The website Mic.com has especially concentrated on mosques, such as this feature about an Orlando mosque offering shelter from Irma and this piece about Houston mosques offering shelter from Harvey.

The Tampa Bay Times managed to insert a bit of religion into this account

TAMPA — For now it's their hurricane shelter, but Muslim rules about removing your shoes are still being observed at a makeshift shelter set up at the Islamic Society of Tampa Bay mosque.
More than 500 people are planning to hunker down at the makeshift shelter set up at the mosque's multicultural center, which is now full. Most are Muslim, but the shelter was open to all people and is providing refuge for at least 50 non-Muslims, said Aida Mackic, a shelter organizer who is also the interfaith and youth program director with Council on American-Islamic Relations
Three large conference rooms are being used as the main sleeping quarters. One is for men, one for women, and there is a common area for families who want to remain together.

It's the first time, the Tampa paper said, that the newly built mosque has been used as a hurricane shelter. The Washington Post ran a piece about mosques in Atlanta as did the Atlanta Journal-Constitution. WGCL, the CBS affiliate in Atlanta, also ran a list of available mosques.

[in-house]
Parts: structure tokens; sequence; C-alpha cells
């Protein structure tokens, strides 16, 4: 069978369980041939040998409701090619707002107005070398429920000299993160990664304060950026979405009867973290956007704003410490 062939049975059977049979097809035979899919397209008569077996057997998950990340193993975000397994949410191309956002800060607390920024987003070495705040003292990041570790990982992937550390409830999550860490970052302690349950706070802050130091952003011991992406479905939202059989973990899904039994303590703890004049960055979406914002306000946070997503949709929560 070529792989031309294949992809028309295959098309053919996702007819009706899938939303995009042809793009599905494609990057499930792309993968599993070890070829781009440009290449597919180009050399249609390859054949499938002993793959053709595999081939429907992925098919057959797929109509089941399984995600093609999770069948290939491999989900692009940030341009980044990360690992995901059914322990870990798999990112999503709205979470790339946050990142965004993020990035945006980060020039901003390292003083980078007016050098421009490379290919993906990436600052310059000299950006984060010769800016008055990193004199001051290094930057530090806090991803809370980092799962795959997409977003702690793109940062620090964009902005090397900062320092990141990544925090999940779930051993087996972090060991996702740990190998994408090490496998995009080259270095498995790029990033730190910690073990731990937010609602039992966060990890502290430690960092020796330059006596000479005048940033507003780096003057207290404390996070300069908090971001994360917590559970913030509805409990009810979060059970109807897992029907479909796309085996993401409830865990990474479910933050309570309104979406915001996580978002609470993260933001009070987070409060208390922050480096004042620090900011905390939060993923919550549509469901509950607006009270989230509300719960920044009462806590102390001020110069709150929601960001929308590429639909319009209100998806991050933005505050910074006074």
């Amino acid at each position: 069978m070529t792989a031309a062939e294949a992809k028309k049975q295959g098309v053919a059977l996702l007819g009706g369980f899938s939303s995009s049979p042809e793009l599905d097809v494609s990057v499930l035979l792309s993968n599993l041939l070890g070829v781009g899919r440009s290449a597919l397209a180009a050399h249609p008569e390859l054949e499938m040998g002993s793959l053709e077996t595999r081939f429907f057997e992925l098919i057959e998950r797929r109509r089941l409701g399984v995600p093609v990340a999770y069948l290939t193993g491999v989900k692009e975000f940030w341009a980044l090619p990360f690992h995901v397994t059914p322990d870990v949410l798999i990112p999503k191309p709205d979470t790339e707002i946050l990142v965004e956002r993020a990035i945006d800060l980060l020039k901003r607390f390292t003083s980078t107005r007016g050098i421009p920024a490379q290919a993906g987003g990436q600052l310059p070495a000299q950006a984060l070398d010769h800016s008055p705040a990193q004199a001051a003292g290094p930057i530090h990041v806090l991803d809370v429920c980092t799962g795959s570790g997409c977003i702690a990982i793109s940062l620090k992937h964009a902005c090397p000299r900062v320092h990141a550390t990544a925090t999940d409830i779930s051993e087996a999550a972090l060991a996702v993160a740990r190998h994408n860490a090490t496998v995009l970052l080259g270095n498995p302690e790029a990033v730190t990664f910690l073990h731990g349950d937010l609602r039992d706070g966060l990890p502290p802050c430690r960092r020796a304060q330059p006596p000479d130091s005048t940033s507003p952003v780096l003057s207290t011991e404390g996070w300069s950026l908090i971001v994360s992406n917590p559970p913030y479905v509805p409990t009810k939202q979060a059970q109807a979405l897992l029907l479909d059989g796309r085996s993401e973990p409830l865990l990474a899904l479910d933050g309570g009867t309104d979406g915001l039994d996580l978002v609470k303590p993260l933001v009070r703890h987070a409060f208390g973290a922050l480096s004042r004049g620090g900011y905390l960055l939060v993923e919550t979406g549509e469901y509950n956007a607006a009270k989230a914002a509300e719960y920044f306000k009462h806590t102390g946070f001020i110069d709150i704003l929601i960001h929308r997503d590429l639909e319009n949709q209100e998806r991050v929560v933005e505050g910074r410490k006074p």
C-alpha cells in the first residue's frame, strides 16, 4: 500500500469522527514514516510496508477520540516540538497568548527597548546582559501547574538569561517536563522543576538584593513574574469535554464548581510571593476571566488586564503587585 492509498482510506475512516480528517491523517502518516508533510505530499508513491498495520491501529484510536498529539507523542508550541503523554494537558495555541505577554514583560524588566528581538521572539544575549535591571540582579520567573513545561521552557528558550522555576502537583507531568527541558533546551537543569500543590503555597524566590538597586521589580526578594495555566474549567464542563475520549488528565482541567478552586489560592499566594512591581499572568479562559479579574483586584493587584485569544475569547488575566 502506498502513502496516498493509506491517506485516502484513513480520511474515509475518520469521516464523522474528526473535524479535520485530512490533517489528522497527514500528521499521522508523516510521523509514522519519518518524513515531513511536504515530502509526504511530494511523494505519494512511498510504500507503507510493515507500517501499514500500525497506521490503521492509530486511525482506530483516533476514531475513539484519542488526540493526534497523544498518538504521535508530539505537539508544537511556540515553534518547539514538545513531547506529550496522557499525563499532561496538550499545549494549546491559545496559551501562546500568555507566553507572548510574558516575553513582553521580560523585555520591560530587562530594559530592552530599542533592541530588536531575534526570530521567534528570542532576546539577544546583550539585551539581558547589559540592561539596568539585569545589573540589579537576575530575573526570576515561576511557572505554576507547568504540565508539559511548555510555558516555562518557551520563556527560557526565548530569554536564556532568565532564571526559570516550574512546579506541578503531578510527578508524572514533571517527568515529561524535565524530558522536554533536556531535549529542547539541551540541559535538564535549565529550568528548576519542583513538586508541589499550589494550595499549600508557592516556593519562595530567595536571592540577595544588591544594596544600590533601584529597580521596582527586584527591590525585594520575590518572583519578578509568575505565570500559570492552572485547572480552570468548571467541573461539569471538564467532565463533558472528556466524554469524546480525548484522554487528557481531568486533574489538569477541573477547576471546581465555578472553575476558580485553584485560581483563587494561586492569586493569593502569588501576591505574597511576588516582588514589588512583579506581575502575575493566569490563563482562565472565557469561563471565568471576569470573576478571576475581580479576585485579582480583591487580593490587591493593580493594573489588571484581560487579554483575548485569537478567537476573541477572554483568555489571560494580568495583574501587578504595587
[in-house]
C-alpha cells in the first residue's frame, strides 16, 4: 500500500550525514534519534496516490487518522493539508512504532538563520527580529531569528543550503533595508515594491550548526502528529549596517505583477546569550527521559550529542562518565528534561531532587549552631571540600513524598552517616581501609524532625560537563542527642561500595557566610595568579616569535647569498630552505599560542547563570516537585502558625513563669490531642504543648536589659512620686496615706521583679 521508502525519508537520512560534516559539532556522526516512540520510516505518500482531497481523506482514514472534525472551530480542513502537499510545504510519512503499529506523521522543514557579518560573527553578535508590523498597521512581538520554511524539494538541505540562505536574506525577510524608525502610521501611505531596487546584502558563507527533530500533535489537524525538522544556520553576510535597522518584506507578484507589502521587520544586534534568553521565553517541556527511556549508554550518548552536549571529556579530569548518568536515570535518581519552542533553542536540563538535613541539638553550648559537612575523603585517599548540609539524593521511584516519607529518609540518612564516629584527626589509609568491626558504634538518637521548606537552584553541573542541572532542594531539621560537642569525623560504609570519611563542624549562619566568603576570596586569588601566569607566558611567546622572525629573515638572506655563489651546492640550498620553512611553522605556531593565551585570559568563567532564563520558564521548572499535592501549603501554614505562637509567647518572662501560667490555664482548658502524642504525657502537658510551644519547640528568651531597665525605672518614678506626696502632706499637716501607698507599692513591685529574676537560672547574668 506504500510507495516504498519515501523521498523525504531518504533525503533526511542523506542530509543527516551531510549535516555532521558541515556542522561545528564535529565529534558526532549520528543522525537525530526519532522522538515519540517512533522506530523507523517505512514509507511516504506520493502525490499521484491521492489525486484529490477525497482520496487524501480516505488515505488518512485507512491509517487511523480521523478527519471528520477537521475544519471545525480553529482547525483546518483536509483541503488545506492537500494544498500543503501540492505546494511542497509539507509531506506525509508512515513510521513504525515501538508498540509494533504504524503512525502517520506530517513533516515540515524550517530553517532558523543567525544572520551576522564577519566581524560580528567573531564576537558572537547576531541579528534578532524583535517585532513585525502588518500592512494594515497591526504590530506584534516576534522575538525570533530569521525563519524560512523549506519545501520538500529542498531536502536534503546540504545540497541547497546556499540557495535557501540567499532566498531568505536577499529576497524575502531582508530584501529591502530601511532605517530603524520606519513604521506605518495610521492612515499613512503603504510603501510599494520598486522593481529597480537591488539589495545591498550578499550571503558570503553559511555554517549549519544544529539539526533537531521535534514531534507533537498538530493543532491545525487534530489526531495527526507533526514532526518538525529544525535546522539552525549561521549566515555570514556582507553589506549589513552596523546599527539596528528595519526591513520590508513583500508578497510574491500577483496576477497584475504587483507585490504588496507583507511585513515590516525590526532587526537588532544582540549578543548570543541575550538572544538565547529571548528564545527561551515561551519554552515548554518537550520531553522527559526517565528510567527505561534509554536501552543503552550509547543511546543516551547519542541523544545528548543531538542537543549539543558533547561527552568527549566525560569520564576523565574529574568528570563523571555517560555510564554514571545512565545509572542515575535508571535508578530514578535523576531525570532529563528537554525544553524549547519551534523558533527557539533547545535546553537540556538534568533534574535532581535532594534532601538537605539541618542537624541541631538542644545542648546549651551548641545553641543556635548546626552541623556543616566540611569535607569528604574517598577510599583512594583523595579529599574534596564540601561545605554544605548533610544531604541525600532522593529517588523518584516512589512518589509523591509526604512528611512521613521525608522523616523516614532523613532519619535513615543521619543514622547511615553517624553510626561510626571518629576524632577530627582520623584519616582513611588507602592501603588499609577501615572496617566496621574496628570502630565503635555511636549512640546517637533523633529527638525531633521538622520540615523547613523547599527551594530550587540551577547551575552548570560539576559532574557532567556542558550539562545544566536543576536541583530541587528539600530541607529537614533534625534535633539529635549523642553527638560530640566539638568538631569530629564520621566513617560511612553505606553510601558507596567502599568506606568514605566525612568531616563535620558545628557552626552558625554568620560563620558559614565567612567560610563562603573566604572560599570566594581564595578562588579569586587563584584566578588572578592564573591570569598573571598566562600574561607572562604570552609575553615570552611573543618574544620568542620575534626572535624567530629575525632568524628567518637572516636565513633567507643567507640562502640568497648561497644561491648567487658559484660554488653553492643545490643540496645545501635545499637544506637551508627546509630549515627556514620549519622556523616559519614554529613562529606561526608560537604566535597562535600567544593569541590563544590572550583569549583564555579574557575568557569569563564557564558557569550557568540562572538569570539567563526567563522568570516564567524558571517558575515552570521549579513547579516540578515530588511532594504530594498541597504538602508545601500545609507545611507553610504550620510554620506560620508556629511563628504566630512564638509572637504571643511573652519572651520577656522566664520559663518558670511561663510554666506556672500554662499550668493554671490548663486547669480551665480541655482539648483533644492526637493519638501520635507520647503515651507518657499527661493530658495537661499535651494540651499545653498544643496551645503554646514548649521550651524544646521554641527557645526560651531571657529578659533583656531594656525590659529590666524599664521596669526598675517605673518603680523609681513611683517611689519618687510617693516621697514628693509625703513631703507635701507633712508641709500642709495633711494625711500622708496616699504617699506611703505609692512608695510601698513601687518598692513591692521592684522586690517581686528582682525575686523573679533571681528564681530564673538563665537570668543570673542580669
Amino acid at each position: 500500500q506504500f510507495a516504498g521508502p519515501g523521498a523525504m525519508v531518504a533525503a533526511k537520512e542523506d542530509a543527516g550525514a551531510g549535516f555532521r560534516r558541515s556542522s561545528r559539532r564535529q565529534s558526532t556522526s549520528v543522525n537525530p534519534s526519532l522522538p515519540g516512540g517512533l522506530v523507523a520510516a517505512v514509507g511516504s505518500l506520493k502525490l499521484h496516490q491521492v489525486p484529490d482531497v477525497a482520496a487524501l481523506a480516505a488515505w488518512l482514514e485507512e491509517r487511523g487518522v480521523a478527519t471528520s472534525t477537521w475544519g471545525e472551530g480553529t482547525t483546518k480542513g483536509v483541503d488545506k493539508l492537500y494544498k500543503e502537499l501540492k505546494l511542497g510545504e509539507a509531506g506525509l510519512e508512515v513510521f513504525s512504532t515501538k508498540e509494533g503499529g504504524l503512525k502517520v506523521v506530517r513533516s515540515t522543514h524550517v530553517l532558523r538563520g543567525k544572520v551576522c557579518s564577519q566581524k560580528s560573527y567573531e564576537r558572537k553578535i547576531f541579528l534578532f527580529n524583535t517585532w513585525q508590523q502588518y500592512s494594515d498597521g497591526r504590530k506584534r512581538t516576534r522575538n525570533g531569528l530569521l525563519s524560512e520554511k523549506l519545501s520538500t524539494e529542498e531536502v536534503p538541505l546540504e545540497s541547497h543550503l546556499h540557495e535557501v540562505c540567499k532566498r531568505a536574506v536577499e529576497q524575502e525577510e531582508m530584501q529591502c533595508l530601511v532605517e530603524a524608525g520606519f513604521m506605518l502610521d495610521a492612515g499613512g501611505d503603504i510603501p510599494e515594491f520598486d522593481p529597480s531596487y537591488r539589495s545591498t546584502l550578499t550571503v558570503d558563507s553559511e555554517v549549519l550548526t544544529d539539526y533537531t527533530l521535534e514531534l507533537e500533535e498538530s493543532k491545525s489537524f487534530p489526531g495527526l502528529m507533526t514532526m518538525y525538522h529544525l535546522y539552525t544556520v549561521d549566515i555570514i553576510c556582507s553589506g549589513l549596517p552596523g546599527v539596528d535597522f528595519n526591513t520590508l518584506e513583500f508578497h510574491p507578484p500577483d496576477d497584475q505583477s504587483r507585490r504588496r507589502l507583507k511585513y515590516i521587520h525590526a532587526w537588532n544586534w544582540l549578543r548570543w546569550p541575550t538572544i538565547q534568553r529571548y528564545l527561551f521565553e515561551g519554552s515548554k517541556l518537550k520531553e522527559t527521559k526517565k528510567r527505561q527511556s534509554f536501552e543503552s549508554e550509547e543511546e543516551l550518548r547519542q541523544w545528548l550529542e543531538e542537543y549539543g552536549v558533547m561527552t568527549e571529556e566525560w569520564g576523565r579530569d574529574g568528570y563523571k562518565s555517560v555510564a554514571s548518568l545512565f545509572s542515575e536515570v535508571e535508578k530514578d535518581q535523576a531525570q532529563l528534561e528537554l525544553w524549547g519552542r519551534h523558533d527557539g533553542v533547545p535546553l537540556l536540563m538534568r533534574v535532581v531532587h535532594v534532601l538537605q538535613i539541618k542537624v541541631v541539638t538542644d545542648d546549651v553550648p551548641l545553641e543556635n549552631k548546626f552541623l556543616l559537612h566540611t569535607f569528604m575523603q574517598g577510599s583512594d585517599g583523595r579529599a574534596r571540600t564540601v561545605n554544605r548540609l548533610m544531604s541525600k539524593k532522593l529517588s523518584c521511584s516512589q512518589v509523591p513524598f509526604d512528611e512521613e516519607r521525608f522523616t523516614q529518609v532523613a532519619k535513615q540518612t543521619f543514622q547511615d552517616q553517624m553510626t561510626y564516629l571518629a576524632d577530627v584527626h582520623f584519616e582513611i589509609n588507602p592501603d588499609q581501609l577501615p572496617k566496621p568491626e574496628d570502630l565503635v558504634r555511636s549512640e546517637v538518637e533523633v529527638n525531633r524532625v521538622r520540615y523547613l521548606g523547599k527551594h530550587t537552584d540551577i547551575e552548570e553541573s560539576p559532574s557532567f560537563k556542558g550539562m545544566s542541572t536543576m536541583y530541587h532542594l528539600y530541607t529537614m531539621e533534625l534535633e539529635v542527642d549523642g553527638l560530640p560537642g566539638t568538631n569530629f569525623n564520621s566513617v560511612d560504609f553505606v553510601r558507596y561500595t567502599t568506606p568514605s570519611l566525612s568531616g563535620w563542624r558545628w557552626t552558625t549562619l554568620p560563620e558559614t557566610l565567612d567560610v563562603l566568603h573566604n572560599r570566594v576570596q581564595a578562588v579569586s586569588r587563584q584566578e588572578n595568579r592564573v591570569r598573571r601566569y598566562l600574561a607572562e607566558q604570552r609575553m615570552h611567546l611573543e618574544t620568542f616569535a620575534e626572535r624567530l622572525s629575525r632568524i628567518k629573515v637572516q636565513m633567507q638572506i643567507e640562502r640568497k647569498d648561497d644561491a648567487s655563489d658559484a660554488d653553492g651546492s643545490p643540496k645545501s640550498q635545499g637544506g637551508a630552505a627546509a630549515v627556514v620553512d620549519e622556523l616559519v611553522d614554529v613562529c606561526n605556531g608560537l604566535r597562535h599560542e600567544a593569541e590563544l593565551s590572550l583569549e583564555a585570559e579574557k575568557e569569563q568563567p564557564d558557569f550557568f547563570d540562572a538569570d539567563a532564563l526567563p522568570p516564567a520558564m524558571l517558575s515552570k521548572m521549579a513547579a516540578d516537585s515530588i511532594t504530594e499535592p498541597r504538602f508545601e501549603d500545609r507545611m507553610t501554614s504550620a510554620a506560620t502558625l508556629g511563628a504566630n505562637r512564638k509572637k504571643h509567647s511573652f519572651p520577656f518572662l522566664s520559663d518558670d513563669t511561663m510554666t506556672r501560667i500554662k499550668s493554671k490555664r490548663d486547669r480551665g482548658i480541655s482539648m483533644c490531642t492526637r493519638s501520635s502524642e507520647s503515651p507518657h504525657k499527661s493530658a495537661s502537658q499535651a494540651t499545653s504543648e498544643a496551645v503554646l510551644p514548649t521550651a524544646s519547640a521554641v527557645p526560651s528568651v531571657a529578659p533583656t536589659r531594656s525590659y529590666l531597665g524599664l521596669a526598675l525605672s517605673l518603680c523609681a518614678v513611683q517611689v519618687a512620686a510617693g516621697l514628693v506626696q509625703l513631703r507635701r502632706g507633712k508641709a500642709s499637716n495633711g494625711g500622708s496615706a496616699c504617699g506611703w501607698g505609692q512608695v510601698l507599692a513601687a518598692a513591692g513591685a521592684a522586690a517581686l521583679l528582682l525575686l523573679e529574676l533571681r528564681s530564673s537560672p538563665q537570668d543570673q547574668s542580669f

Were mosques getting better PR than other houses of worship?

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Concerning that Atlanta ACLU leader with 'philosophical' problems with bathroom wars

Concerning that Atlanta ACLU leader with 'philosophical' problems with bathroom wars

Do you remember the old joke in which commentator Irving Kristol defined a "neoconservative" as a "liberal who has been mugged by reality"? It's been around a long time and, down here in the Bible Belt, there's a variation on that theme in which a "neoconservative" is defined as a "Democrat with a daughter."